In order to convert the obtained pressure data to depth values, a density of 2.8 g/cm3 was employed for the basaltic lithosphere beneath the volcano. The 1999 and 2000 eruption products yield crystallization pressures that range from 0.08 to 0.97 GPa for the 1999 lavas (melt Mg# 53.7; Fig. 4a) and from 0.35 to 0.97 GPa for the 2000 lavas (melt Mg# 54.4; Fig. 4b). The data translate into a wide range of clinopyroxene crystallization depths that span from about 3 km to about 30 km for the 1999 eruption. The 2000 lavas, in turn, record more restricted crystallization depths of about 12 to 30 km. When employing the 50.2 Mg# nominal melt, clinopyroxene crystallization pressures range between 0.09 and 0.97 GPa for the 1999 lavas and between 0.36 and 0.91 GPa for the 2000 lavas (Fig. 4a,b). These pressure values translate into very similar depth ranges of between 3 and 35 km for the 1999 event and between 13 and 32 km for the 2000 eruption. Indeed, only limited variation in clinopyroxene derived pressure-depth results are produced when the full spectrum of equilibrium melt compositions is employed (see Discussion).

Figure 4: Clinopyroxene crystallization pressures for recent Mt. Cameroon lavas after Putirka et al.16.
Figure 4

(a) Clinopyroxene from the 1999 lavas coupled with equilibrium melts of Mg# 53.7 or Mg# 50.2 (SEE = ±0.17 GPa). (b) Clinopyroxene from the 2000 lavas coupled with equilibrium melts of Mg# 54.4 or Mg# 50.2 (SEE = ±0.17 GPa).

Plagioclase-melt thermobarometry

For plagioclase, we employed the plagioclase-melt equilibrium thermobarometer of Putirka26. Suitable plagioclase mineral-melt pairs were selected for thermobarometry by applying the Kd[Ab-An] equilibrium test, which is based on An-Ab exchange. This partition coefficient was shown to be constant with respect to magmatic P-H2O variations26. The whole rock data selected as nominal melt compositions when paired with the corresponding plagioclase are required to fall within the interval KD[Ab-An] = 0.27 ± 0.11 for T ≥ 1050 °C and KD[Ab-An] = 0.10 ± 0.05 for T < 1050 °C to satisfy equilibrium conditions. This test yielded ~48% of equilibrium plagioclase data points for the 1999 eruption and ~63% of equilibrium plagioclase data points for the 2000 eruption for predicted temperatures ≥1050 °C (Fig. 5a), which correspond to an anorthite range of 58 to 78 An mol% for these two eruptions.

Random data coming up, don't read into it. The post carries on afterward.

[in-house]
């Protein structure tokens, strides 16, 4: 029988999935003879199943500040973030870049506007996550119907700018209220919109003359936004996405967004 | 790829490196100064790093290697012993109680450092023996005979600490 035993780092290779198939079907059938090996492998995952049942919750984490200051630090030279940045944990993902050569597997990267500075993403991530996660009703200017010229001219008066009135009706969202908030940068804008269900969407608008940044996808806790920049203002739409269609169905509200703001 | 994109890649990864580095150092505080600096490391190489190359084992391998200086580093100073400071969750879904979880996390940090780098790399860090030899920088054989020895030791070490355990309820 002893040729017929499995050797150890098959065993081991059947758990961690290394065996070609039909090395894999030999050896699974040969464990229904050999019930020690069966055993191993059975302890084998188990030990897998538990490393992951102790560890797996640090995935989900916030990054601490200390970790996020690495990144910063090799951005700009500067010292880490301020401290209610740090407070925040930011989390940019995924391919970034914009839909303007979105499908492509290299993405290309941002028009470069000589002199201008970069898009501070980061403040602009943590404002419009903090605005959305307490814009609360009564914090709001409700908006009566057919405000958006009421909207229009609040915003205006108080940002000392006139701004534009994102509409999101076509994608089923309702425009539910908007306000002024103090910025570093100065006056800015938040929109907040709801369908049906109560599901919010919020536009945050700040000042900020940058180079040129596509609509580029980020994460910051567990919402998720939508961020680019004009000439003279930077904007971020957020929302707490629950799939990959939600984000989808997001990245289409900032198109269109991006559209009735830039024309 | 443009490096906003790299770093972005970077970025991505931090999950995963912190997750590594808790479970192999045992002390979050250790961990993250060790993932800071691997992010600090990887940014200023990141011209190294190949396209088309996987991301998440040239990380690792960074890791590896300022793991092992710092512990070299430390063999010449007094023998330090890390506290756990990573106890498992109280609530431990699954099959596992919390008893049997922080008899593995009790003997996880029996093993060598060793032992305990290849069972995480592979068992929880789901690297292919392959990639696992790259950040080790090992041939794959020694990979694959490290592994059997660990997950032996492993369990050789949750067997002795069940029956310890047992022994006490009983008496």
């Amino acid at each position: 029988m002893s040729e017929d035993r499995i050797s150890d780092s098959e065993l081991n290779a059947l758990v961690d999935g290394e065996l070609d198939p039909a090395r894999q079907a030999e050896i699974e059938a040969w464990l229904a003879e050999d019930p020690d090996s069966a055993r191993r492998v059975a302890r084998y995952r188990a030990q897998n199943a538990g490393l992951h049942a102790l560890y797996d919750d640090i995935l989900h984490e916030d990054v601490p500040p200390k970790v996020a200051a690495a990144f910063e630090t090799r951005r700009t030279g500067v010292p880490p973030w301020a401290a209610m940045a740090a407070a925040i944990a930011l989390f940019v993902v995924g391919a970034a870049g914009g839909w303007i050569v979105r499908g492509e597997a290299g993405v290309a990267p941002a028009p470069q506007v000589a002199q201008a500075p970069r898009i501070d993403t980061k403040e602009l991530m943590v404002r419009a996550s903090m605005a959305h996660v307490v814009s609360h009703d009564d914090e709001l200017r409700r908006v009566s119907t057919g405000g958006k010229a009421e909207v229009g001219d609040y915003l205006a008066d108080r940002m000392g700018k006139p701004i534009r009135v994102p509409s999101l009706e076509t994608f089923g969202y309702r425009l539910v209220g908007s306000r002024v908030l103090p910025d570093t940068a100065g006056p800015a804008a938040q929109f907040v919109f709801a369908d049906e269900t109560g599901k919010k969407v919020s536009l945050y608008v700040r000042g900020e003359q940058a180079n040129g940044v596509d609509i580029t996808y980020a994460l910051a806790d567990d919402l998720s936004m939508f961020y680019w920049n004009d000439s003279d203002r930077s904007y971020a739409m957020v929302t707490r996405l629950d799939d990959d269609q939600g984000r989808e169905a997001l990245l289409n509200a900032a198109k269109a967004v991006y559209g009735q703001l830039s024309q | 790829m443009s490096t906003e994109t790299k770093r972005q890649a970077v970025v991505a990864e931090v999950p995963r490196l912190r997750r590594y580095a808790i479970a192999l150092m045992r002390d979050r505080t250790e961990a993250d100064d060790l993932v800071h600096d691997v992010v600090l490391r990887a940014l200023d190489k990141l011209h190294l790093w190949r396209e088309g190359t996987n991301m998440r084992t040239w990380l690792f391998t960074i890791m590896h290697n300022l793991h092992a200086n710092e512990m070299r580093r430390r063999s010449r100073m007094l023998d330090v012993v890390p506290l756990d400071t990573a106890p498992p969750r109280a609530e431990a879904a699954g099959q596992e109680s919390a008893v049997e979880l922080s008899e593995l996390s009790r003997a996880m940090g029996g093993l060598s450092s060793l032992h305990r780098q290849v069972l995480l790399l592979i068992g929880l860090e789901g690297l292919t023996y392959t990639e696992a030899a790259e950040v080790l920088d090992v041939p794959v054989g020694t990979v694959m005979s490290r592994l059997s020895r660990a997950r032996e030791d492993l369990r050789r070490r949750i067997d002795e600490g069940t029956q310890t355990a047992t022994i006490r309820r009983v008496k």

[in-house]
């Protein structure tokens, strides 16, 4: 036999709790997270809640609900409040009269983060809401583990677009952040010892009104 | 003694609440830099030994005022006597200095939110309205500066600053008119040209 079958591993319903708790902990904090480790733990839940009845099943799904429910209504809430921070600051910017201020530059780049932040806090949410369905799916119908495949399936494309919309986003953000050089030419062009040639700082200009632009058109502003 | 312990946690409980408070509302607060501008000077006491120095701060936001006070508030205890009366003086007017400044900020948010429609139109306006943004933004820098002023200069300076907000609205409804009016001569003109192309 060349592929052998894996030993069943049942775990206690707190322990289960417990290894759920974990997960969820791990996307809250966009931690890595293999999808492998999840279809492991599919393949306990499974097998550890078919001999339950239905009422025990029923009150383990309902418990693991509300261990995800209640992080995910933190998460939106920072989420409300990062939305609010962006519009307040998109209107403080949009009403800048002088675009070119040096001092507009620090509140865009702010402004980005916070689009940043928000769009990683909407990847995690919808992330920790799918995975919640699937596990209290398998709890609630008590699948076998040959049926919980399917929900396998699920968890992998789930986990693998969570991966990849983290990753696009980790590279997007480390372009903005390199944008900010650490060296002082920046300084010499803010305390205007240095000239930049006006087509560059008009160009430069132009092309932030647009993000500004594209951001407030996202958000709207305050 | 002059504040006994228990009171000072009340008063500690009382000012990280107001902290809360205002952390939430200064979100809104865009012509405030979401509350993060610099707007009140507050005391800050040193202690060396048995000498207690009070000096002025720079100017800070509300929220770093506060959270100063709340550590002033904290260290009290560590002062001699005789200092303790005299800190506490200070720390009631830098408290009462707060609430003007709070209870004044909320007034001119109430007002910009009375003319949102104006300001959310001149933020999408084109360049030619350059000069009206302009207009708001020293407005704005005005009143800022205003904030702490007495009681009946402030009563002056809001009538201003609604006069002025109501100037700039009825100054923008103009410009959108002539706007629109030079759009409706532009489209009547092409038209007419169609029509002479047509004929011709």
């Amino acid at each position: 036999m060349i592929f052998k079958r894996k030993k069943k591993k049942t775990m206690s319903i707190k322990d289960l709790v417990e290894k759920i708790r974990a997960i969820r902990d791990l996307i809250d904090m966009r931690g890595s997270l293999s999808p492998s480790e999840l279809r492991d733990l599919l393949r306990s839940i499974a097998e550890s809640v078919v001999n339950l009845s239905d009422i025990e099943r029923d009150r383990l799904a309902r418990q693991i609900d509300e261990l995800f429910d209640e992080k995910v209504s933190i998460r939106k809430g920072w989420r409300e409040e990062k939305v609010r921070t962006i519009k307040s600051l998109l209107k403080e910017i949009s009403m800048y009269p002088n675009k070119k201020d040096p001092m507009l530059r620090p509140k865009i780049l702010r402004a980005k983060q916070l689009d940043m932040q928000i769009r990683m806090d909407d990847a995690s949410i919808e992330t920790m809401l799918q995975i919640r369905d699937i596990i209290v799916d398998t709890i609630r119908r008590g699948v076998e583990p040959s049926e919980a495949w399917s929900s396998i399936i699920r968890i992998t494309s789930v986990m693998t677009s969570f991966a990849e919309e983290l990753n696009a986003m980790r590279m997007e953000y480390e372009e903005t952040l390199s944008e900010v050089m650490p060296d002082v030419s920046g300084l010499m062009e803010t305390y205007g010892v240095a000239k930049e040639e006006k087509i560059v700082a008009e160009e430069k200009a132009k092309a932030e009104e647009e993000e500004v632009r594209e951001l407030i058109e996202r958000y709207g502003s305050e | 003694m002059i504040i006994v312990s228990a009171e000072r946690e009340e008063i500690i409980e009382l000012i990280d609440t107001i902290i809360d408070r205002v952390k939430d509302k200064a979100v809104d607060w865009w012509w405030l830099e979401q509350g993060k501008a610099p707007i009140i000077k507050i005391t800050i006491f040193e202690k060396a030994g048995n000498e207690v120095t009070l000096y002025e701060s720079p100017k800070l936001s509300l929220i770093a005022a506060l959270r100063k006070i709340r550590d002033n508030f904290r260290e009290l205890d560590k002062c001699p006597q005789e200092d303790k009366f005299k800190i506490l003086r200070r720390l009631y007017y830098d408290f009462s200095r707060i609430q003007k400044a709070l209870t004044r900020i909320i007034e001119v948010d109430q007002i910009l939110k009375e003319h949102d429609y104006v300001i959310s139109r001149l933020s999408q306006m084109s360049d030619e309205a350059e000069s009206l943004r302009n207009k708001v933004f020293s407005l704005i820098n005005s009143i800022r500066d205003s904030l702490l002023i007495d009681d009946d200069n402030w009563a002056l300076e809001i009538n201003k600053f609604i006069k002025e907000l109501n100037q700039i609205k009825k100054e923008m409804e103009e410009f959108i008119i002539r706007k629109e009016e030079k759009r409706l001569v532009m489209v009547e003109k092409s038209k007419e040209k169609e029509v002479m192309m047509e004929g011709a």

Figure 5: Plagioclase crystallization pressures for recent Mt. Cameroon lavas after Putirka26.
Figure 5

(a) Equilibrium test for plagioclase crystals from the 1999 and 2000 eruptions employing a KD[Ab-An] of 0.27 ± 0.11 at T ≥ 1050 °C (ref. 26) to define the equilibrium envelope. Water content in Mt. Cameroon lavas average around 0.6 wt% (ref. 11) and the effect of different H2O contents on plagioclase-melt thermobarometry is shown for the 1999 lavas in diagram (b) and for the 2000 lavas in (c), and is observed to be systematic in both cases (SEE = ±0.25 GPa, ±36 °C). (d) Plagioclase-melt thermobarometry after Putirka26 for plagioclase from the 1999 (blue) and 2000 (red) eruptions (at 0.5 wt% H2O) when coupled with equilibrium melts of Mg# 53.7 and Mg# 54.4, respectively (SEE = ±0.25 GPa).

Additionally, the plagioclase thermobarometry formulation of Putirka26 requires H2O input. Water content can be estimated from pressure and temperature obtained by thermobarometric modelling using the plagioclase hygrometer after Lange et al.33. However, this hygrometer is calibrated for pressures ≤ 0.30 GPa and is thus not applicable to the investigated Mt. Cameroon plagioclase. Data from Fitton11, however, provide an average of ~0.6 wt% volatiles from loss on ignition for recent whole rock samples from the continental sector of the Cameroon Volcanic Line, which is consistent with OIB and alkaline magmas that usually display low H2O contents (≤1 wt%)34. Therefore, a value of 0.5 wt% H2O appears a reasonable approximation for this study. Employing variable H2O input (lowering or increasing the H2O contents by e.g. 0.5 wt%) showed only small shifts in the overall thermobarometric results (Fig. 5b,c). The results of the model have a standard error of estimate (SEE) of ±0.25 GPa for pressure and ±36 °C for temperature26.